Friday, January 07, 2005

Taxpayer funded propaganda

So now it comes out that the $1 million contract to produce "video news releases," which the Government Accountability Office called propaganda, included payments of nearly $250,000 to conservative journalist (can we even call him that anymore?) Armstrong Williams.

Rep. George Miller (D-CA) has called for another investigation.

But while the White House wants teachers and principals to be accountable, once again, they are not. A White House spokesman said the White House knew nothing about it. Does ignorance make it OK?

If they want to argue for NCLB, then fine. But don't pay so-called journalists to do your work for you. And certainly don't pay them with taxpayer money. I sincerely hope there's some consequences for his. Teachers aren't the only ones who should be held accountable.

Wednesday, January 05, 2005

Spellings' test

Of course, Margaret Spellings' confirmation hearings should go swimmingly for the soon-to-be Secretary of Education. Few anticipate any hurdles for her. But hopefully some Senators will raise some difficult questions for her and force her to answer on the record. Here are some questions that should be asked.

Tuesday, January 04, 2005

Carrots, sticks, and the separation of powers

Two very interesting articles out today:

First, from the LA Times' Nick Anderson, there's an assertion that Bush's proposed expansion of NCLB to high school might be very difficult to get through Congress. Many conservatives resent the federal reach into what has been a state and local domain, and many liberals won't approve any expansion until the funding levels Kerry talked so much about are met.

And second, from the Washington Post's Jay Mathews, an opinion piece about the absurdity of the "dangerous schools" provision of NCLB. So far, no schools outside of Pennsylvania, New Jersey, and South Dakota have been labeled "persistently dangerous." If anybody believes that is an accurate reflection of reality, they need to be tested -- and I don't mean for reading or math.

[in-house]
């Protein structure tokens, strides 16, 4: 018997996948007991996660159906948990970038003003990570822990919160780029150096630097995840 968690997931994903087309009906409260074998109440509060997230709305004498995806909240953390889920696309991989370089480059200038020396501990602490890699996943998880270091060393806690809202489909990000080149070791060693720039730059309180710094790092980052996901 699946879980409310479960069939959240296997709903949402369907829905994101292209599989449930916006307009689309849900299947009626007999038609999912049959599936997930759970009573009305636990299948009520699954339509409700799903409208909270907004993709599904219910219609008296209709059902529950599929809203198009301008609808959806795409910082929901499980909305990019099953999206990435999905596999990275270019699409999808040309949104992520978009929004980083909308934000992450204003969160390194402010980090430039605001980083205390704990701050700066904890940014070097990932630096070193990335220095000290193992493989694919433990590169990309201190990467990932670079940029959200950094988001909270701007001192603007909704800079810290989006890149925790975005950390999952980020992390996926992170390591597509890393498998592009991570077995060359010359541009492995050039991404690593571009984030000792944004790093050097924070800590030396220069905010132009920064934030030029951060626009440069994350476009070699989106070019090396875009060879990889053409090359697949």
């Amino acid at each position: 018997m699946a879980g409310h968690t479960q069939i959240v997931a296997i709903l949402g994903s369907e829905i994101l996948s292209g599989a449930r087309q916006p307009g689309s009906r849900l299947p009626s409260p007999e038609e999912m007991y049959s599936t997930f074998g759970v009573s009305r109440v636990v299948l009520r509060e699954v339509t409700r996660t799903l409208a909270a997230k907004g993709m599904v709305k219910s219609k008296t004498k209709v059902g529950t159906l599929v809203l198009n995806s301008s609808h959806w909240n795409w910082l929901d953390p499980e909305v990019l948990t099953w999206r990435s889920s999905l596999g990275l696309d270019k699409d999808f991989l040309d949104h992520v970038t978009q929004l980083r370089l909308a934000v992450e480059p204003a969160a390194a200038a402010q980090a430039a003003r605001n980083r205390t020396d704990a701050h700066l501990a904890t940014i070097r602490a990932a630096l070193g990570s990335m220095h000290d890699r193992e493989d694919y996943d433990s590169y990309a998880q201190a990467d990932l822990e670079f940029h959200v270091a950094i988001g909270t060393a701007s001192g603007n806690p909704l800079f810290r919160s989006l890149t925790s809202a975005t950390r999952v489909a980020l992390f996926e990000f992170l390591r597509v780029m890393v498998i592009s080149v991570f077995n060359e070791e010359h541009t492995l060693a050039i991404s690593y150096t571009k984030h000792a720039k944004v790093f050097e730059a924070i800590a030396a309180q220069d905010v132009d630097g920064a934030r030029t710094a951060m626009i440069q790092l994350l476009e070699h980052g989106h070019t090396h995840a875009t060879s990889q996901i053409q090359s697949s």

The main point of Mathews' article is important: states and school districts can subvert NCLB to the point of rendering it meaningless. Madison and Co. set up our Constitution to allow for a separation of powers. Often, Congressional laws mean very little because the states are left to enforce them. Some provisions of NCLB, like the dangerous schools one, provide perfect examples.

What does it all mean? "Buy in" is extremely important. There's been a perception that the teachers and principals who oppose NCLB are whiny and petulant. It's generally not true (there are always, of course, exceptions). Teachers and principals generally want high standards and excellence. But they also want their professional opinions considered. To a large extent, they have not.

Anderson points out that Bush will try to work with the National Governor's Association to push through his expansion of NCLB. He would be smart to do so. But the Bushies and whatever governors go along with them would also be wise to reach out to local districts, too. They need to balance out the sticks, of which NCLB has plenty, with some carrots, of which it has precious few.
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